Professor Norton made the mistake of telling others of their intentions. As a result, other parties such as the Endicott family arrived "sooner" and staked out their claims with others before the Emporia group arrived. E. C. Manning, enlisted by an Emporia politician to assist the Emporia company, broke away from the group and started Winfield.

"Sooners" Who Preceded the Emporia Group at Arkansas City.

Mr. L. S. Cook made the claim in the July 25, 1877, issue of the Arkansas City Traveler that he was the first white man to drive a stake on the townsite of Arkansas City. Mr. Cook was camped on the Walnut River when Osage Indian Chief Chetopah was camped nearby. Cook and his companion ( J. P. Short) on November 4, 1869, took their wagon to pieces in order to get over the bluff near Tom Callahan’s. Cook claimed that there were no whites in this part of the country then. He also claimed that soon after Prof. Norton and others came, they jumped the claims that had been abandoned and started a town.

(Note: The Callahan bluff spoken of was on the east side of the Walnut River on the Chestnut Avenue road. It was only a cattle trail.)

In March, April, and May, 1869, H. C. Endicott, Senior, George and John Harmon, Will Johnson, Ed Chapin, Pad Endicott, Pat Somers, and J. (Z.) K. Rogers took claims near Arkansas City. H. C. Endicott built the first house in that part of the county. In September 1869 Z. K. Rogers died at Endicott’s house: the first death in the Cowley County.

There were other early settlers near Arkansas City: George and John Harmon, James Hughes, Tom Callahan, J. Carr, James Hughes, George Williamson, A. A. Broadwell, Wyland J. Keffer, William Neale Wright, Albert and Cyrus Dean, and others.

The Emporia Group.

On January 1, 1870, T. A. Wilkinson, John Brown, G. H. Norton, John Strain, and Silas A. Moore staked out their claim and laid the rude log foundations of the town they called "Delphi." H. B. Norton took a claim adjoining the town site on the north, and H. D. Kellogg took a claim south of the town site.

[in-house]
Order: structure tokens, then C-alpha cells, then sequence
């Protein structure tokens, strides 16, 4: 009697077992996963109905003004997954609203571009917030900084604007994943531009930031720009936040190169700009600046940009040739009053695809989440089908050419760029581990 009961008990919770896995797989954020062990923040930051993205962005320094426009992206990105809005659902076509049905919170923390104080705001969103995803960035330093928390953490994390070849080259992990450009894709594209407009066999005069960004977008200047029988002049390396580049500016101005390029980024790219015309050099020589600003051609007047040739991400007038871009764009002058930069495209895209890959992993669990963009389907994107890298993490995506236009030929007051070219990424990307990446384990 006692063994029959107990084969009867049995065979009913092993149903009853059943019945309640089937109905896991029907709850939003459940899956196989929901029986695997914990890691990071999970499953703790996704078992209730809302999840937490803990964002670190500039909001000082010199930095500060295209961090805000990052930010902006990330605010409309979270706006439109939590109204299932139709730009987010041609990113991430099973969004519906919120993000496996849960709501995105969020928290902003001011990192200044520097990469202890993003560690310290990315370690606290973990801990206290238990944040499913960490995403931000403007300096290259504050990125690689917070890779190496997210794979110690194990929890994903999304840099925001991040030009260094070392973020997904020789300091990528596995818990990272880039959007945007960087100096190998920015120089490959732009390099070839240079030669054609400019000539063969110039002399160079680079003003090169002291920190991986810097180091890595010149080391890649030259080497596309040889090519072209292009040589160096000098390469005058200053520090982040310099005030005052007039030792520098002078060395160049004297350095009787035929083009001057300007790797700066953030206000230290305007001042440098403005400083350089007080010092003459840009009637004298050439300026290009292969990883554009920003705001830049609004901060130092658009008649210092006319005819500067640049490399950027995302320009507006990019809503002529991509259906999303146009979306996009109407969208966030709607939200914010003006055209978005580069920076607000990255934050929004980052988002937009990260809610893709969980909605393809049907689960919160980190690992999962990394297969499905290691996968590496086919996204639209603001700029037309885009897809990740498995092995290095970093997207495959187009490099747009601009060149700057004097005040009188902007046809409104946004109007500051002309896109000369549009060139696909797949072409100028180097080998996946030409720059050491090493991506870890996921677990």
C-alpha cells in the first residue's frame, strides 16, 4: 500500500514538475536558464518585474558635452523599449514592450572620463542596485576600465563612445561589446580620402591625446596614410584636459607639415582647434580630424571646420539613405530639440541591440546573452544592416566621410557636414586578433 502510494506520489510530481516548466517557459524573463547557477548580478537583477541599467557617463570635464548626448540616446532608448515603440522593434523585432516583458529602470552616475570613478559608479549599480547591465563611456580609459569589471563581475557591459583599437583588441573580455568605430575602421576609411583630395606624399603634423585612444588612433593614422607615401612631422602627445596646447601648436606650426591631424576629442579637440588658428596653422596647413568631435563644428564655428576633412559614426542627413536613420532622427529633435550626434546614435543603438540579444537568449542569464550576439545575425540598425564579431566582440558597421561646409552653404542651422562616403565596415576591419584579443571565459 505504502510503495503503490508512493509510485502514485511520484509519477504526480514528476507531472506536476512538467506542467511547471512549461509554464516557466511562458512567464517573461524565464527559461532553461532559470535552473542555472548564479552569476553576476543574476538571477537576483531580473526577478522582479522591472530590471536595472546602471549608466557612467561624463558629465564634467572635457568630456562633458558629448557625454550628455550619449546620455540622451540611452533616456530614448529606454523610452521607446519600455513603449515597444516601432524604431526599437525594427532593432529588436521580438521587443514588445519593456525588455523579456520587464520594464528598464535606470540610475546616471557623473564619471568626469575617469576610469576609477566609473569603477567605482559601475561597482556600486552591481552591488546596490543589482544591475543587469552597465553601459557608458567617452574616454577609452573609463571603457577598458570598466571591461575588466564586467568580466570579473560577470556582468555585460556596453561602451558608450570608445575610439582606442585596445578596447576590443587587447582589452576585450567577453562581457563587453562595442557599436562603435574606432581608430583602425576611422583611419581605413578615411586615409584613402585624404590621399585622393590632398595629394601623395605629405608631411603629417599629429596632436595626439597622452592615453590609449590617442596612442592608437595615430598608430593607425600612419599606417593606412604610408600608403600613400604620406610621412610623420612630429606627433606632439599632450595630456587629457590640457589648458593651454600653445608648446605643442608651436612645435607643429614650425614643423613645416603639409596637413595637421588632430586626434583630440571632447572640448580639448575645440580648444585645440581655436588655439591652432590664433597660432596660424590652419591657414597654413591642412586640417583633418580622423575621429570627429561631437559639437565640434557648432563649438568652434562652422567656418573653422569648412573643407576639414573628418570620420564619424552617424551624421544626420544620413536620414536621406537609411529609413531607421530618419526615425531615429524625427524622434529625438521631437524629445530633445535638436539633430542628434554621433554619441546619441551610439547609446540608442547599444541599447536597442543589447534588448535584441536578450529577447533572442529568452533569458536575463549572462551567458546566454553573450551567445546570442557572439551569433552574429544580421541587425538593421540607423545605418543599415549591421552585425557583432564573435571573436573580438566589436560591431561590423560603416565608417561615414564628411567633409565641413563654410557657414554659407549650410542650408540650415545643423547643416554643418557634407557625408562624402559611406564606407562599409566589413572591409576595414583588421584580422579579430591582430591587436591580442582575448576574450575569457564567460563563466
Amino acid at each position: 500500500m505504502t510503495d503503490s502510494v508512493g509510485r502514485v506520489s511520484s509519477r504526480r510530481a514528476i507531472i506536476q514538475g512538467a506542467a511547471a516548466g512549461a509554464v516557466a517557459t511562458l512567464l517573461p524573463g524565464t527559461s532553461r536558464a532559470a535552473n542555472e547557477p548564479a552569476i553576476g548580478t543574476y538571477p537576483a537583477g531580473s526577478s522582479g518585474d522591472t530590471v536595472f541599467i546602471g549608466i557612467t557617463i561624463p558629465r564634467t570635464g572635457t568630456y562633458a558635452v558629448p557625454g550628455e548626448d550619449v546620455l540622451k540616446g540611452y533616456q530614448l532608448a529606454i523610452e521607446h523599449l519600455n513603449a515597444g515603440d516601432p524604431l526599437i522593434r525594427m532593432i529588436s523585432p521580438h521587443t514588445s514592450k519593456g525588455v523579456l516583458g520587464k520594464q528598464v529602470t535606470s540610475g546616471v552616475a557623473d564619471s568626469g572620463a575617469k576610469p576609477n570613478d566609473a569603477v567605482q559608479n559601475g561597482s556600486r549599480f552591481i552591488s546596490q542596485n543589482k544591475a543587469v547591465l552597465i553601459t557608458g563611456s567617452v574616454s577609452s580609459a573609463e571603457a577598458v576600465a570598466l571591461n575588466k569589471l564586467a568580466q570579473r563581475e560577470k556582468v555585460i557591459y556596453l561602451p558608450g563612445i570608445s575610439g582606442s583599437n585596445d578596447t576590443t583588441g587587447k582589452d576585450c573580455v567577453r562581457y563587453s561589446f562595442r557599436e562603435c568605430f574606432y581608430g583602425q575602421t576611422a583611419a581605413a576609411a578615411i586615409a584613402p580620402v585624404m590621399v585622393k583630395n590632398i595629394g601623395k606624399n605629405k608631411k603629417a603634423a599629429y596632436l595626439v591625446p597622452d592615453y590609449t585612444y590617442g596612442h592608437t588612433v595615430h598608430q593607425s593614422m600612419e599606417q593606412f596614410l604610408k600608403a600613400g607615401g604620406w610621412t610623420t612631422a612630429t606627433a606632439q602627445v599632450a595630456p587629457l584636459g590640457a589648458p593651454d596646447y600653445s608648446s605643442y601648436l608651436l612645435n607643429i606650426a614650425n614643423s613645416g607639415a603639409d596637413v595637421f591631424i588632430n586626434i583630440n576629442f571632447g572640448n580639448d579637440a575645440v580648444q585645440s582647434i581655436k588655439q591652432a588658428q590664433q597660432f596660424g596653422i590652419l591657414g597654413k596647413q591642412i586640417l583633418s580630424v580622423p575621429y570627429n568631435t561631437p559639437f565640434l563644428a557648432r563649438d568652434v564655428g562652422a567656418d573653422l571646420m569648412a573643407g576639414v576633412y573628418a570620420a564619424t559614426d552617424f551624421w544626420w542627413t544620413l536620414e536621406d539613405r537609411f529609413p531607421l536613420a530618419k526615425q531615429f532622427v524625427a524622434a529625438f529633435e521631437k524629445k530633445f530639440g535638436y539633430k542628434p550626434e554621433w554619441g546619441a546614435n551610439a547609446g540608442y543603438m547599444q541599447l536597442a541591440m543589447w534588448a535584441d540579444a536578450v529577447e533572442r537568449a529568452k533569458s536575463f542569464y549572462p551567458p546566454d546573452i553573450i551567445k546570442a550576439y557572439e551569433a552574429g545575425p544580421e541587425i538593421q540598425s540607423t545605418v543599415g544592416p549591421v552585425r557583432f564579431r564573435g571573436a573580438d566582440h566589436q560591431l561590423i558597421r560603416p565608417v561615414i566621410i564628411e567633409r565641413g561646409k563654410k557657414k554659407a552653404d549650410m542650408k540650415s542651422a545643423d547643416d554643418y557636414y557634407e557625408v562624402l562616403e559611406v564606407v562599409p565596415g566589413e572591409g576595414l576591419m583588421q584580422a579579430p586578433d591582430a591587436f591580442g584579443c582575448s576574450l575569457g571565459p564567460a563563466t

Professor H. B. Norton and others of the town company who returned to Emporia soon went through the process of renaming the site inasmuch as "Delphi" pertained to only one railroad and they became aware that more than one railroad might go through the town they were creating.

The Emporia group formed the Cresswell Town Company on January 8, 1870, in the hope that they could quickly get a post office by naming it after the U. S. Postmaster General. (In their haste they got his name wrong. John A. J. Creswell was the correct name.) Kansas Senator Edmund G. Ross made the application for the town company. He was informed in April 1870 that Cresswell, Labette County, Kansas, had already established a post office and that no two offices of the same name would be located in Kansas. In order to get a post office quickly, Senator Ross was instrumental in changing the name after the other river at this location.

On May 2, 1870, the Emporia group released the news that the town they were creating in southern Kansas was supposed to be the point where the Southern Kansas Railroad would intersect the Preston (Texas), Salina (Kansas), and Denver (Colorado) railroad, for which latter road a bill to secure a grant of land was at that time before Congress. It had already been established as a point upon four chartered lines of railroad, viz: The Walnut Valley Branch of the Atchison, Topeka & Santa Fe road; the Preston, Salina & Denver road; the Emporia & Holden road; and the Arkansas Valley, or Fort Smith & Hays City road.